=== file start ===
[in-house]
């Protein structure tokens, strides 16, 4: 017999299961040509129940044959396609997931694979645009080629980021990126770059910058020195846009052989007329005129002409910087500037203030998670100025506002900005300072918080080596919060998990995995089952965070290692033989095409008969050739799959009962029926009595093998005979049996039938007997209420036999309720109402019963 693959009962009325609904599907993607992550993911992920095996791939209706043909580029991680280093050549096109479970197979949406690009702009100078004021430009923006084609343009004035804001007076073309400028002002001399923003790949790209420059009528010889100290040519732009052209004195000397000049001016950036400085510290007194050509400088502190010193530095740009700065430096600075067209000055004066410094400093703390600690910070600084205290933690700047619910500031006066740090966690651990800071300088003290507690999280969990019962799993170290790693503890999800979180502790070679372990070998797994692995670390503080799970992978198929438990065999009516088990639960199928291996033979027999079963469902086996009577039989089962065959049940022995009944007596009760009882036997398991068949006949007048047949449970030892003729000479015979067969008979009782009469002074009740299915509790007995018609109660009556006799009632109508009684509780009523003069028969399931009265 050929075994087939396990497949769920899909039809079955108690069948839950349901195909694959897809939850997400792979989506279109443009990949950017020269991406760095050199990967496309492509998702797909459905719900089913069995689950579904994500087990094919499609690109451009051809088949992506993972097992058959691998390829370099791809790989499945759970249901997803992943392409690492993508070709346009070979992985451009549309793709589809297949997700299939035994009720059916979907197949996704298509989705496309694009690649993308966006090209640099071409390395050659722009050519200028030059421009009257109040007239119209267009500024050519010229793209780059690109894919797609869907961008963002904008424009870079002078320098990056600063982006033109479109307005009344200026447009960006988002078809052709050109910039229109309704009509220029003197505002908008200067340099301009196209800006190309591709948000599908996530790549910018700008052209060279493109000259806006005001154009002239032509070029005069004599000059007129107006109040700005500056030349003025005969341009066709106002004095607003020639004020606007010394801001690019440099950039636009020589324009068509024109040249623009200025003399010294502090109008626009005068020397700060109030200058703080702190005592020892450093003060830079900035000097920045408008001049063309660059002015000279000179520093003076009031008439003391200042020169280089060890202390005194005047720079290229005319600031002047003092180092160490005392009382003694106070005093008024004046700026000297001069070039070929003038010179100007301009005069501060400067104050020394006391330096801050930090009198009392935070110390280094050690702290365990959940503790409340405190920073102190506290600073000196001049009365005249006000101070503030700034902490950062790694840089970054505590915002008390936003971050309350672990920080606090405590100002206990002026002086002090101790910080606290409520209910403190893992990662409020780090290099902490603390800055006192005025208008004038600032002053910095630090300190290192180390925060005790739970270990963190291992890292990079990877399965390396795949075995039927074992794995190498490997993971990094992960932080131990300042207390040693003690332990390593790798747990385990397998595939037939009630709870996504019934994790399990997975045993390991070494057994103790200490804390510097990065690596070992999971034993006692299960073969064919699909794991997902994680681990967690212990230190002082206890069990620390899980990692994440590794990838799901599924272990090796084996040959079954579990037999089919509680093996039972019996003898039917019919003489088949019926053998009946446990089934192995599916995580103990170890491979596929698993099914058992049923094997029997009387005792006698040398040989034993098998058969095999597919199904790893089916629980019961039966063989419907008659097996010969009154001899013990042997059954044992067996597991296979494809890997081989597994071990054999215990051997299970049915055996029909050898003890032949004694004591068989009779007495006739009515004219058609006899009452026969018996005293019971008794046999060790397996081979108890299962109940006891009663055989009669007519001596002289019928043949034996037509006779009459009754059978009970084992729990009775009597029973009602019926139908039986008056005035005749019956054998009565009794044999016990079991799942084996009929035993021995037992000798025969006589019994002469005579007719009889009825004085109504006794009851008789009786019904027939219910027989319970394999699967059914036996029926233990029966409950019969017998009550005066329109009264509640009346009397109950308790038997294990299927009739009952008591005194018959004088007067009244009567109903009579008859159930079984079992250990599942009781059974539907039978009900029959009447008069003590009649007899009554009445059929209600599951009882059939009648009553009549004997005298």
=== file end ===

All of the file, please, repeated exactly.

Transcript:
[in-house]
């Protein structure tokens, strides 16, 4: 017999299961040509129940044959396609997931694979645009080629980021990126770059910058020195846009052989007329005129002409910087500037203030998670100025506002900005300072918080080596919060998990995995089952965070290692033989095409008969050739799959009962029926009595093998005979049996039938007997209420036999309720109402019963 693959009962009325609904599907993607992550993911992920095996791939209706043909580029991680280093050549096109479970197979949406690009702009100078004021430009923006084609343009004035804001007076073309400028002002001399923003790949790209420059009528010889100290040519732009052209004195000397000049001016950036400085510290007194050509400088502190010193530095740009700065430096600075067209000055004066410094400093703390600690910070600084205290933690700047619910500031006066740090966690651990800071300088003290507690999280969990019962799993170290790693503890999800979180502790070679372990070998797994692995670390503080799970992978198929438990065999009516088990639960199928291996033979027999079963469902086996009577039989089962065959049940022995009944007596009760009882036997398991068949006949007048047949449970030892003729000479015979067969008979009782009469002074009740299915509790007995018609109660009556006799009632109508009684509780009523003069028969399931009265 050929075994087939396990497949769920899909039809079955108690069948839950349901195909694959897809939850997400792979989506279109443009990949950017020269991406760095050199990967496309492509998702797909459905719900089913069995689950579904994500087990094919499609690109451009051809088949992506993972097992058959691998390829370099791809790989499945759970249901997803992943392409690492993508070709346009070979992985451009549309793709589809297949997700299939035994009720059916979907197949996704298509989705496309694009690649993308966006090209640099071409390395050659722009050519200028030059421009009257109040007239119209267009500024050519010229793209780059690109894919797609869907961008963002904008424009870079002078320098990056600063982006033109479109307005009344200026447009960006988002078809052709050109910039229109309704009509220029003197505002908008200067340099301009196209800006190309591709948000599908996530790549910018700008052209060279493109000259806006005001154009002239032509070029005069004599000059007129107006109040700005500056030349003025005969341009066709106002004095607003020639004020606007010394801001690019440099950039636009020589324009068509024109040249623009200025003399010294502090109008626009005068020397700060109030200058703080702190005592020892450093003060830079900035000097920045408008001049063309660059002015000279000179520093003076009031008439003391200042020169280089060890202390005194005047720079290229005319600031002047003092180092160490005392009382003694106070005093008024004046700026000297001069070039070929003038010179100007301009005069501060400067104050020394006391330096801050930090009198009392935070110390280094050690702290365990959940503790409340405190920073102190506290600073000196001049009365005249006000101070503030700034902490950062790694840089970054505590915002008390936003971050309350672990920080606090405590100002206990002026002086002090101790910080606290409520209910403190893992990662409020780090290099902490603390800055006192005025208008004038600032002053910095630090300190290192180390925060005790739970270990963190291992890292990079990877399965390396795949075995039927074992794995190498490997993971990094992960932080131990300042207390040693003690332990390593790798747990385990397998595939037939009630709870996504019934994790399990997975045993390991070494057994103790200490804390510097990065690596070992999971034993006692299960073969064919699909794991997902994680681990967690212990230190002082206890069990620390899980990692994440590794990838799901599924272990090796084996040959079954579990037999089919509680093996039972019996003898039917019919003489088949019926053998009946446990089934192995599916995580103990170890491979596929698993099914058992049923094997029997009387005792006698040398040989034993098998058969095999597919199904790893089916629980019961039966063989419907008659097996010969009154001899013990042997059954044992067996597991296979494809890997081989597994071990054999215990051997299970049915055996029909050898003890032949004694004591068989009779007495006739009515004219058609006899009452026969018996005293019971008794046999060790397996081979108890299962109940006891009663055989009669007519001596002289019928043949034996037509006779009459009754059978009970084992729990009775009597029973009602019926139908039986008056005035005749019956054998009565009794044999016990079991799942084996009929035993021995037992000798025969006589019994002469005579007719009889009825004085109504006794009851008789009786019904027939219910027989319970394999699967059914036996029926233990029966409950019969017998009550005066329109009264509640009346009397109950308790038997294990299927009739009952008591005194018959004088007067009244009567109903009579008859159930079984079992250990599942009781059974539907039978009900029959009447008069003590009649007899009554009445059929209600599951009882059939009648009553009549004997005298």